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Ideas for cooking with Chilean seabass "pieces"

ixshelle Jan 31, 2012 01:47 PM

Hi everyone,

My local fishmonger sells lots of different fish "pieces" (relatively thin 2-4in chunks leftover from filleting), for very cheap. I'm always tempted to buy some because I love seabass so much but rarely eat it because of the price. Other than ceviche, does anyone have any ideas for recipes to use the seabass or other variety of fish pieces in?

Cheers,
Michelle

  1. ipsedixit Jan 31, 2012 08:39 PM

    Why not just prepare them the same way you would a whole filet?

    3 Replies
    1. re: ipsedixit
      ixshelle Jan 31, 2012 08:45 PM

      I haven't dealt with much fish and I'm worried about over cooking the thin, uneven pieces.

      1. re: ixshelle
        s
        smtucker Feb 1, 2012 07:31 PM

        Allow me to play fish-cheerleader here. Prepare 6 small pieces of fish for cooking. Note the time, and cook piece no 1. Flip when you think side one is ready. Flip. Remove from the pan when you think it is done. Note the time. Now taste the fish. Is it overcooked? If yes, get a timer, and set to one minute less than the amount of time you cooked piece 1. Etc, repeat as necessary.

        Get the cooking time right on any protein take practice. [Oh, and make sure you touch the fish as it is cooking so you learn what the fish feels like when it is done as you like. Then you can cook fish that is any size.]

        Jump in and cook!

        1. re: smtucker
          ixshelle Feb 1, 2012 07:37 PM

          Thanks for this. I definitely want to put aside the time to learn how to get it right--sounds like a perfect Sunday project. :]

    2. a
      acgold7 Jan 31, 2012 05:27 PM

      Kebabs, stir-fry or Bouillabaisse.

      1 Reply
      1. re: acgold7
        ixshelle Jan 31, 2012 08:45 PM

        Ah, bouillabaisse! Perfect, thank you. :]

      2. m
        modthyrth Jan 31, 2012 03:05 PM

        Lotus of Siam (a fabulous Thai restaurant in Las Vegas) makes an amazing drunken noodles with sea bass. I dream about that dish sometimes.

        3 Replies
        1. re: modthyrth
          tommy Jan 31, 2012 03:20 PM

          Chilean sea bass? Or other sea bass. Either way I'd eat it.

          1. re: tommy
            m
            modthyrth Jan 31, 2012 05:15 PM

            I'm pretty sure it was Chilean sea bass, but I could be wrong. It was certainly delicious! Fried, but without any breading or batter, so it was actually very light, perfectly cooked through, but with a bit of crunch to the edges, like a really good sear.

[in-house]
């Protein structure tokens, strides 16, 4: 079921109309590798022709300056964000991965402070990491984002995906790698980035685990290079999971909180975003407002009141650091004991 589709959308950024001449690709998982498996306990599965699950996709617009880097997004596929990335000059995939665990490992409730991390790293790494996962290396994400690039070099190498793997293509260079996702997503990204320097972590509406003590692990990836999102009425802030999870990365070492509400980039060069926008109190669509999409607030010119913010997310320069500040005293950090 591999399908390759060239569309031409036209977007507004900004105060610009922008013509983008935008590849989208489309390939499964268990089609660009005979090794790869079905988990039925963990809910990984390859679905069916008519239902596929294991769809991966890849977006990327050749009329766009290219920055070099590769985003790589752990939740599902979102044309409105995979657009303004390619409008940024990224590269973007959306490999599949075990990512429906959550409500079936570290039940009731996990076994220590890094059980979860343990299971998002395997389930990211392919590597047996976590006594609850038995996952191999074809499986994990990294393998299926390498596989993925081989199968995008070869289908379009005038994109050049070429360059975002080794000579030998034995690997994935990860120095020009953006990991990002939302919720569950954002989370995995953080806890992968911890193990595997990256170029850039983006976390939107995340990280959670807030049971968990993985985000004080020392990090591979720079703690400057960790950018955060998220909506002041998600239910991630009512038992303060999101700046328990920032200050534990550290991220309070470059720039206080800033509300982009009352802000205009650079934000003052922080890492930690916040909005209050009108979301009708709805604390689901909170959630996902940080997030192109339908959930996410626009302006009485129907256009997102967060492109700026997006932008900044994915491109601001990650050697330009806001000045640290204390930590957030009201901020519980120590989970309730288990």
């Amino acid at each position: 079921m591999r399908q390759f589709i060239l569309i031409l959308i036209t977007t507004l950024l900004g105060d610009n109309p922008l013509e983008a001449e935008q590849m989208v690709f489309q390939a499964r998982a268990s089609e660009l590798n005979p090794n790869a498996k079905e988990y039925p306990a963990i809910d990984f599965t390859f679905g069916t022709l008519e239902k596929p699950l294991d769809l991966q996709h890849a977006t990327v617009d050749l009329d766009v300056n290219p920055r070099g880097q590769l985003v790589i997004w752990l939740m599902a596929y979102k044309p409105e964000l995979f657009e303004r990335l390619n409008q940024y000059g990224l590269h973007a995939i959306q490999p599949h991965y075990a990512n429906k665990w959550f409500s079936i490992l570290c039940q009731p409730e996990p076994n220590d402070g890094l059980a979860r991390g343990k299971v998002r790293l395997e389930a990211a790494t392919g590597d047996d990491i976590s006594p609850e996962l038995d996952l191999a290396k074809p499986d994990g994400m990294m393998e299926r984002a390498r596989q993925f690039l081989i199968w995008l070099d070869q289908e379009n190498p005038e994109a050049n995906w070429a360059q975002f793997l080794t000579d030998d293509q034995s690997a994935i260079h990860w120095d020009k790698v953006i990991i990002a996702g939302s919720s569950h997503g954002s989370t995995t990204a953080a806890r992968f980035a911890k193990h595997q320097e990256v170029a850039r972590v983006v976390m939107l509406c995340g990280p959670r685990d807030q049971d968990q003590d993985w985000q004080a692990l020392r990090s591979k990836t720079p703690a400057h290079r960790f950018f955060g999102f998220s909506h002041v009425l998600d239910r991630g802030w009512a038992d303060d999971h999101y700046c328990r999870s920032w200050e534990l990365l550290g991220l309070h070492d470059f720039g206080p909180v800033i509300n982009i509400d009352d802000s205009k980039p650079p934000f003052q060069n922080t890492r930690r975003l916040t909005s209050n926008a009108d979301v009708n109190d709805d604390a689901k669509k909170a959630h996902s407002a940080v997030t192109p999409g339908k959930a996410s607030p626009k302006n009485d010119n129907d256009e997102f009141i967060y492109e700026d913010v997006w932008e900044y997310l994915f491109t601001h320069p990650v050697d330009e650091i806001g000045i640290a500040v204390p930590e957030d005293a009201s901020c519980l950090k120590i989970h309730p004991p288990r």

1. re: modthyrth
              ixshelle Jan 31, 2012 05:19 PM

              Mmm that sounds fantastic.

        2. tommy Jan 31, 2012 02:43 PM

          fish tacos.

          2 Replies
          1. re: tommy
            ixshelle Jan 31, 2012 05:18 PM

            Love it. Tacos are such a perfect go-to, I don't know why I didn't think of them. I think every time I see that sign that says "Chilean Seabass $4.99/lb" my brain just stops functioning.

            1. re: ixshelle
              tommy Jan 31, 2012 06:18 PM

              Tossed in cornmeal and sautéed.

          2. s
            smtucker Jan 31, 2012 02:10 PM

            Fish chowder, fish soup, fish confit, fish cakes, smoked fish, pan fried fish, gosh... almost anything at all!

            2 Replies
            1. re: smtucker
              ixshelle Jan 31, 2012 05:14 PM

              Indeed I had curries and such in mind, I'd just hate to overcook it especially since the pieces aren't uniform in size. I'm the only person in my household that eats seafood at all, so unfortunately I haven't had much experience preparing it :/

              1. re: ixshelle
                s
                smtucker Jan 31, 2012 05:30 PM

                Curries would be great! So, make one of your favorite curries. Rub the fish pieces with some of the same spices that you have put into the curry. In a separate pan, pan sautée the fish. Serve the curries, placing the fish on yours only. You could also steam the fish [with the spices] for just a moment if you don't want to add any oil to conflict with your curry.

            2. BobB Jan 31, 2012 01:56 PM

              Toss them in seasoned flour and pan fry or deep fry. I do this with haddock regularly, and serve it with a quick spicy remoulade (just mix mayonnaise, lemon juice, chopped pickled jalapeño, and hot sauce to taste).

              1 Reply
              1. re: BobB
                ixshelle Jan 31, 2012 05:15 PM

                That sounds amazing. I think I just doubled my weekly intake of fried food. Diet be damned.

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